In the very early 1960s, Sakki joined us on a family driving holiday in France in our smallish Fiat 1100. My mother, who had been involved in a serious car accident in the 1930s, had installed seatbelts in our car, a rare thing for the time. Sakki had to travel in the rear seat with my sister and me. Sakki had his own seatbelt (lap design), and my sister and I were strapped together in the other belt, separated from each other by a pillow. It soon became obvious to my parents that Sakki was not enjoying being confined in the rear of the car with two young children. My parents solved the problem by stopping at regular intervals at roadside cafés so that Sakki could enjoy a glass of cognac. This seemed to help him tolerate the journey, about which I remember little else.

During my childhood, Sakki was a regular visitor to our family home. He used to amuse us kids with comical verses, only one of which I can remember. It sounded to my ears something like this: “Olke, bolke, reeby, solte. Olke, bolke, knor.” While writing this piece, I looked for this on the Internet, and now know that what he was telling us was the words of an Afrikaans song that goes:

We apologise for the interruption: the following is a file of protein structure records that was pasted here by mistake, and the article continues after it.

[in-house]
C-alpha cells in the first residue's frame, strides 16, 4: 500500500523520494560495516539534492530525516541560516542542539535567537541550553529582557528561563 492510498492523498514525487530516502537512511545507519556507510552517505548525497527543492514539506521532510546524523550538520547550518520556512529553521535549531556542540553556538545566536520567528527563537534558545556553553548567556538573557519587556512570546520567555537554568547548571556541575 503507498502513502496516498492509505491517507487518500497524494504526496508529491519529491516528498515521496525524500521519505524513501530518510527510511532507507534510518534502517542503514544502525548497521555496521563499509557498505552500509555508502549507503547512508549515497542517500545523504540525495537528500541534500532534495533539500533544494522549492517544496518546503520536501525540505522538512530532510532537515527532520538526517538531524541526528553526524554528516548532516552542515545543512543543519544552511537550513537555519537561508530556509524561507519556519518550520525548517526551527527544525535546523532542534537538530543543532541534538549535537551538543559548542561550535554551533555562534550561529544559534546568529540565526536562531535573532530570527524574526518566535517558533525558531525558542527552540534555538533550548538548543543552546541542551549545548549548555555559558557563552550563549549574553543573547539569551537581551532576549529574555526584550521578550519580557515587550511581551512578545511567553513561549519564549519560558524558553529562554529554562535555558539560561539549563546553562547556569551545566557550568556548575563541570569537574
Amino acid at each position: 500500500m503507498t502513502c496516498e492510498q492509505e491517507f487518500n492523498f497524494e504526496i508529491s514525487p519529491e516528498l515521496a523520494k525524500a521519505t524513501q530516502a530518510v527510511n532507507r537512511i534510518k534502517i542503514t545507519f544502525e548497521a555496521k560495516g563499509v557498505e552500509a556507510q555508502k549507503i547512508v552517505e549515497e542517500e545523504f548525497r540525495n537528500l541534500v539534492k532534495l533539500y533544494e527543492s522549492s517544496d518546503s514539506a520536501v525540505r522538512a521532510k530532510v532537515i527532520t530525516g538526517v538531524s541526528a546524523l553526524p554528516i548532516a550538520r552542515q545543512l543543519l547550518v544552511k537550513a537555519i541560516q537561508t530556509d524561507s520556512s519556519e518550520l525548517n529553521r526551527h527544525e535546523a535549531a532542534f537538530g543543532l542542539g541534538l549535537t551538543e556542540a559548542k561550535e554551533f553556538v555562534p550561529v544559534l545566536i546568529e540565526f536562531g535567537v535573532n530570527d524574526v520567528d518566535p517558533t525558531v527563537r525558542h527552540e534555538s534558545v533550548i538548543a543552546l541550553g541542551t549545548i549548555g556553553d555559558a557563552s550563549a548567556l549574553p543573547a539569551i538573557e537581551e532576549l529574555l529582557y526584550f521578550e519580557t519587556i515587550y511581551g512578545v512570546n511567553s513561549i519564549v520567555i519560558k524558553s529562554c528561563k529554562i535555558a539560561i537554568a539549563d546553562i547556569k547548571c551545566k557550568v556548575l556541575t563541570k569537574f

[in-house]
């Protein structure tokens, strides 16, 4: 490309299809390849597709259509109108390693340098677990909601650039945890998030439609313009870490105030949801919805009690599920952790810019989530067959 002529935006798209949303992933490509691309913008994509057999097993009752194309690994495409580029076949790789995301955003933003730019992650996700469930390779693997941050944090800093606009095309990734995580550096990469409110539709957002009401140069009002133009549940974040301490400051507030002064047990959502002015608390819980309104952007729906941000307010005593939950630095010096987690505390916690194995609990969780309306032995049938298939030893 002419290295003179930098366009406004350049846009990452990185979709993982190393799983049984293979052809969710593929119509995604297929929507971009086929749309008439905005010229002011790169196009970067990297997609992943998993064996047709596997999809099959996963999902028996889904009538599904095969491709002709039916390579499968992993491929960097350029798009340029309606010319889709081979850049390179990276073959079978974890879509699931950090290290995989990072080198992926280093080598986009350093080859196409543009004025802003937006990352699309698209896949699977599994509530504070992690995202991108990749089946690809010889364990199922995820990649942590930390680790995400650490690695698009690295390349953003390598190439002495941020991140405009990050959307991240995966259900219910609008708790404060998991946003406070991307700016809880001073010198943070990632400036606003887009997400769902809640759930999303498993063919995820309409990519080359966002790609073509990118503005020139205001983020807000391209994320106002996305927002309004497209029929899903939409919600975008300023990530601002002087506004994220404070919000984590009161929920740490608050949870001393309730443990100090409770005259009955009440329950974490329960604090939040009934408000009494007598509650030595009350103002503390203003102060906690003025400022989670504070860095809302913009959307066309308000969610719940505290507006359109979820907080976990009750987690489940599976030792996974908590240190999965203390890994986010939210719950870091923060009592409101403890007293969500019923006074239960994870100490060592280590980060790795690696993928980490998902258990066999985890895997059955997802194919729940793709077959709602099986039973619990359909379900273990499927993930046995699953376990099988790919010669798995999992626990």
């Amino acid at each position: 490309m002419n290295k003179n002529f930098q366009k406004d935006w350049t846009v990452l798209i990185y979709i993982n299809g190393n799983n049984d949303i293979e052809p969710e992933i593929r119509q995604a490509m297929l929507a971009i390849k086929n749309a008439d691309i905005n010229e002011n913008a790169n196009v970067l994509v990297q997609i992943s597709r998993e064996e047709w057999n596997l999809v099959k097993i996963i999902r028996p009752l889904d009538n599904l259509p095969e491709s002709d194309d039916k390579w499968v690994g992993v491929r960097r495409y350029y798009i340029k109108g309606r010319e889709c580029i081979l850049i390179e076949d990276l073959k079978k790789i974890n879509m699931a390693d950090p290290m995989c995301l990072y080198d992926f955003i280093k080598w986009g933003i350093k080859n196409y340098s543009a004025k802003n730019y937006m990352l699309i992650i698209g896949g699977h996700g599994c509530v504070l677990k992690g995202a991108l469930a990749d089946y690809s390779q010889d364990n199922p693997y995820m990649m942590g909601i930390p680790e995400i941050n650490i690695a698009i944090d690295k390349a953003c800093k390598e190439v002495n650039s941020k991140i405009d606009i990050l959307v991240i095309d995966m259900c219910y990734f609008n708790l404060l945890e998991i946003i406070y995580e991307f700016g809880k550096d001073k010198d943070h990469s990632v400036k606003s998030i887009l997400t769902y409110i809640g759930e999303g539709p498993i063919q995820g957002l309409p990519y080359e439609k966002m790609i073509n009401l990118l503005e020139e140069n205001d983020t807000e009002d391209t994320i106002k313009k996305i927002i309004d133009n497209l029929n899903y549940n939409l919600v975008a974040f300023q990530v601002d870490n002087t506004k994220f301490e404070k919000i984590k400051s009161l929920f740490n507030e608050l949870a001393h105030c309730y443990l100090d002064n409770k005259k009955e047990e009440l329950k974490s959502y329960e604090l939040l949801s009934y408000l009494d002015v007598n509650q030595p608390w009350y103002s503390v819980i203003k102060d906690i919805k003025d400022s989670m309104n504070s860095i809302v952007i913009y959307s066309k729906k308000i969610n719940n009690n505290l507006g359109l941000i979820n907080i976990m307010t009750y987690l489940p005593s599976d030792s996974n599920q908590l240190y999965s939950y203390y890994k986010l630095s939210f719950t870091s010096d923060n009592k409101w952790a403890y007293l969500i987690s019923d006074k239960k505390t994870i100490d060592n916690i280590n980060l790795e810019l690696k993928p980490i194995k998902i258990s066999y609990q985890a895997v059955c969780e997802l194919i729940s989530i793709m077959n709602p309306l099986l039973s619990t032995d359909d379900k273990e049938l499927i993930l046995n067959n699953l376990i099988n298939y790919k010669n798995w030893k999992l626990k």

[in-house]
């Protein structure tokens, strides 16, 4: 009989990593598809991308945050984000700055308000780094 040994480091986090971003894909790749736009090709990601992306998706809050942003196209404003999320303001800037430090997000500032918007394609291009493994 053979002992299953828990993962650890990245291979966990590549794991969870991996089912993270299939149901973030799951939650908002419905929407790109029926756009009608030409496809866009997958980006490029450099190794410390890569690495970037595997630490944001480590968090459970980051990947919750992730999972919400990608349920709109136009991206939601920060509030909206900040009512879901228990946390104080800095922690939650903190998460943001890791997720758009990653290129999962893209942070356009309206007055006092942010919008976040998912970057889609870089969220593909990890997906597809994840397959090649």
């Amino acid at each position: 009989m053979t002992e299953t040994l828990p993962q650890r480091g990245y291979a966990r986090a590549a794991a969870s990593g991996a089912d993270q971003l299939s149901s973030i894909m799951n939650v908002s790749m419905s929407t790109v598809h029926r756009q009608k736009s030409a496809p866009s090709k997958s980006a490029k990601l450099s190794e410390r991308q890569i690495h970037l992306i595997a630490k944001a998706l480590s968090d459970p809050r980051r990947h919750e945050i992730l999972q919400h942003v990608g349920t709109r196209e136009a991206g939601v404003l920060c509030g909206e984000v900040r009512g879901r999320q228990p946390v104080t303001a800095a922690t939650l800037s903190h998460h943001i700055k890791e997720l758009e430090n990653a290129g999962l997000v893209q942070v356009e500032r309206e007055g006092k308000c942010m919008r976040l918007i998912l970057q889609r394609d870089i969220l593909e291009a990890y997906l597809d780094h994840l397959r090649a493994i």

“Olke bolke Riebeeck stolke, olke bolke knor…”

Well, now, many years since I last saw Sakki, I know that what he was telling us was not his invention, as I had always believed as a youngster.

Sakki underwent surgery on his vocal cords. This affected his speech badly and drove him to avoid socialising in his later years. However, he did visit our home on at least one occasion after his voice had been affected. I was a young teenager then and I can still remember that when he spoke, all that one could hear was a hoarse, rasping, whisper. After conversing with me for a few minutes, he said to me:

“You don’t have to whisper just because I am talking so softly.”

And then he added:

“I have noticed that everyone with whom I talk gradually lowers their voice to a whisper whilst they converse with me. It is strange how the loudness of my voice affects that of people who are talking with me.”

That people unconsciously adjust their voices to match that of their interlocutors made a great impression on my young mind, and I have never forgotten it.

I do not believe that I ever met Sakki again between 1976 and 2003, when he died. By then, the White House had almost completely changed from being an apartment block to becoming a hotel. Sakki lived there until he died and was one of the place’s last full-time residents from the time before it became a hotel with a few flats.